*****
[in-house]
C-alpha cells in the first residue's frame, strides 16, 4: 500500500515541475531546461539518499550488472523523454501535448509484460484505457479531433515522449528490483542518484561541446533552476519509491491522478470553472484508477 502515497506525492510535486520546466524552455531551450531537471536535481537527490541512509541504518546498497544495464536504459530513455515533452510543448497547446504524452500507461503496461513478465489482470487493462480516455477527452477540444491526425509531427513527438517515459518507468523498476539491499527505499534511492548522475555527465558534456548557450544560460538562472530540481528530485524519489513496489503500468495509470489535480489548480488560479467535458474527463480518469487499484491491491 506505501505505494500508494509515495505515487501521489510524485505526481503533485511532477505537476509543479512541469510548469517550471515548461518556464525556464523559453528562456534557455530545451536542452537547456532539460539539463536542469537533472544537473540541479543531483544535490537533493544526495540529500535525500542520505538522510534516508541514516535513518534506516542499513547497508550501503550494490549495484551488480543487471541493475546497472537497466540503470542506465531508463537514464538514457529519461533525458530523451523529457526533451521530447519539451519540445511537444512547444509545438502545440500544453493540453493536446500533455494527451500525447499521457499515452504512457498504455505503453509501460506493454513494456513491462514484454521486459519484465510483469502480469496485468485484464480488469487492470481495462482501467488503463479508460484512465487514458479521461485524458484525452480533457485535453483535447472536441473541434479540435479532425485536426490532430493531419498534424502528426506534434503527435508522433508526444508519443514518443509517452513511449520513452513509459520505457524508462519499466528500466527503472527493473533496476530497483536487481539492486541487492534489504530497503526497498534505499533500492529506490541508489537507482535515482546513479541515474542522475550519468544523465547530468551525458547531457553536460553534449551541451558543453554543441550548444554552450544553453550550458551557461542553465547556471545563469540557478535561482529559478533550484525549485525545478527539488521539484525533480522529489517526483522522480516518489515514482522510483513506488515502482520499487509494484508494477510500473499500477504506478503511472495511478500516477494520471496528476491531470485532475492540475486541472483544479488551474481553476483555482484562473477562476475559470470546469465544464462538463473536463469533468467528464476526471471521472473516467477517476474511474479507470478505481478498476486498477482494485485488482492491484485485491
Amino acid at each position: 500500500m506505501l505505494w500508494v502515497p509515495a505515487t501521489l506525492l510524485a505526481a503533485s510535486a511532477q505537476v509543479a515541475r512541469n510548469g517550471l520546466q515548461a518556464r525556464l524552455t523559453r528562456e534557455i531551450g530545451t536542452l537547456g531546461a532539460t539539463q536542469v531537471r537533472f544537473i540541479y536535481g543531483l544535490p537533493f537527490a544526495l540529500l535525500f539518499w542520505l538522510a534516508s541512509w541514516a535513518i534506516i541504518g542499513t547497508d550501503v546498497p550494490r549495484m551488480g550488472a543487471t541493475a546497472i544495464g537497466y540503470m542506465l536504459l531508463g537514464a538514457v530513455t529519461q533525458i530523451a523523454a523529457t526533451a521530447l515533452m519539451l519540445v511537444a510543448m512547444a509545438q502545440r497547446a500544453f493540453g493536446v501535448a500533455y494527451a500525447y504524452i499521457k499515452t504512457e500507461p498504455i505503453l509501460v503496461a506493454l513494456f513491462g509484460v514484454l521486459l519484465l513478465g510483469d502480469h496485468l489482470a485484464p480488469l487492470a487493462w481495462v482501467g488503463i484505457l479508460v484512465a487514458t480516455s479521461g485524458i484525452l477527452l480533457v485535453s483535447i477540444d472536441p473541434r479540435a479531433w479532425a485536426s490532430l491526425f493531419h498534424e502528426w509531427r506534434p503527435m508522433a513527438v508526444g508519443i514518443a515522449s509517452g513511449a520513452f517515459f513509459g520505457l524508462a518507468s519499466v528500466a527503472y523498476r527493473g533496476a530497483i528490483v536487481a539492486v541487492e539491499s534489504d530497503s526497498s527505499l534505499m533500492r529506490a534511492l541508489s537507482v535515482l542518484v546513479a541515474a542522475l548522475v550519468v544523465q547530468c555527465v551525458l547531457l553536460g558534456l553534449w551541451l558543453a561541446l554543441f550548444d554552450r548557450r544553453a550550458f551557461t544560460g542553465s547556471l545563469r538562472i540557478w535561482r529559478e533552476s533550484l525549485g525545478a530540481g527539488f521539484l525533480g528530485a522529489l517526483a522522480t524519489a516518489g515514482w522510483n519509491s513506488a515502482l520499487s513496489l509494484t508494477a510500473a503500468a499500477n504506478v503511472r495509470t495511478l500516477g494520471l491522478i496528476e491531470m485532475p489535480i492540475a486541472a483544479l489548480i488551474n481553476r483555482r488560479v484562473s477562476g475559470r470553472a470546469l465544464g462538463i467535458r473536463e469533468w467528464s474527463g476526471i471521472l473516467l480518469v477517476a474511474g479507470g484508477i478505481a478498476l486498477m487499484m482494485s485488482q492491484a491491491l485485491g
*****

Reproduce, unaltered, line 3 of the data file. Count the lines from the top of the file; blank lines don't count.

Amino acid at each position: 500500500m506505501l505505494w500508494v502515497p509515495a505515487t501521489l506525492l510524485a505526481a503533485s510535486a511532477q505537476v509543479a515541475r512541469n510548469g517550471l520546466q515548461a518556464r525556464l524552455t523559453r528562456e534557455i531551450g530545451t536542452l537547456g531546461a532539460t539539463q536542469v531537471r537533472f544537473i540541479y536535481g543531483l544535490p537533493f537527490a544526495l540529500l535525500f539518499w542520505l538522510a534516508s541512509w541514516a535513518i534506516i541504518g542499513t547497508d550501503v546498497p550494490r549495484m551488480g550488472a543487471t541493475a546497472i544495464g537497466y540503470m542506465l536504459l531508463g537514464a538514457v530513455t529519461q533525458i530523451a523523454a523529457t526533451a521530447l515533452m519539451l519540445v511537444a510543448m512547444a509545438q502545440r497547446a500544453f493540453g493536446v501535448a500533455y494527451a500525447y504524452i499521457k499515452t504512457e500507461p498504455i505503453l509501460v503496461a506493454l513494456f513491462g509484460v514484454l521486459l519484465l513478465g510483469d502480469h496485468l489482470a485484464p480488469l487492470a487493462w481495462v482501467g488503463i484505457l479508460v484512465a487514458t480516455s479521461g485524458i484525452l477527452l480533457v485535453s483535447i477540444d472536441p473541434r479540435a479531433w479532425a485536426s490532430l491526425f493531419h498534424e502528426w509531427r506534434p503527435m508522433a513527438v508526444g508519443i514518443a515522449s509517452g513511449a520513452f517515459f513509459g520505457l524508462a518507468s519499466v528500466a527503472y523498476r527493473g533496476a530497483i528490483v536487481a539492486v541487492e539491499s534489504d530497503s526497498s527505499l534505499m533500492r529506490a534511492l541508489s537507482v535515482l542518484v546513479a541515474a542522475l548522475v550519468v544523465q547530468c555527465v551525458l547531457l553536460g558534456l553534449w551541451l558543453a561541446l554543441f550548444d554552450r548557450r544553453a550550458f551557461t544560460g542553465s547556471l545563469r538562472i540557478w535561482r529559478e533552476s533550484l525549485g525545478a530540481g527539488f521539484l525533480g528530485a522529489l517526483a522522480t524519489a516518489g515514482w522510483n519509491s513506488a515502482l520499487s513496489l509494484t508494477a510500473a503500468a499500477n504506478v503511472r495509470t495511478l500516477g494520471l491522478i496528476e491531470m485532475p489535480i492540475a486541472a483544479l489548480i488551474n481553476r483555482r488560479v484562473s477562476g475559470r470553472a470546469l465544464g462538463i467535458r473536463e469533468w467528464s474527463g476526471i471521472l473516467l480518469v477517476a474511474g479507470g484508477i478505481a478498476l486498477m487499484m482494485s485488482q492491484a491491491l485485491g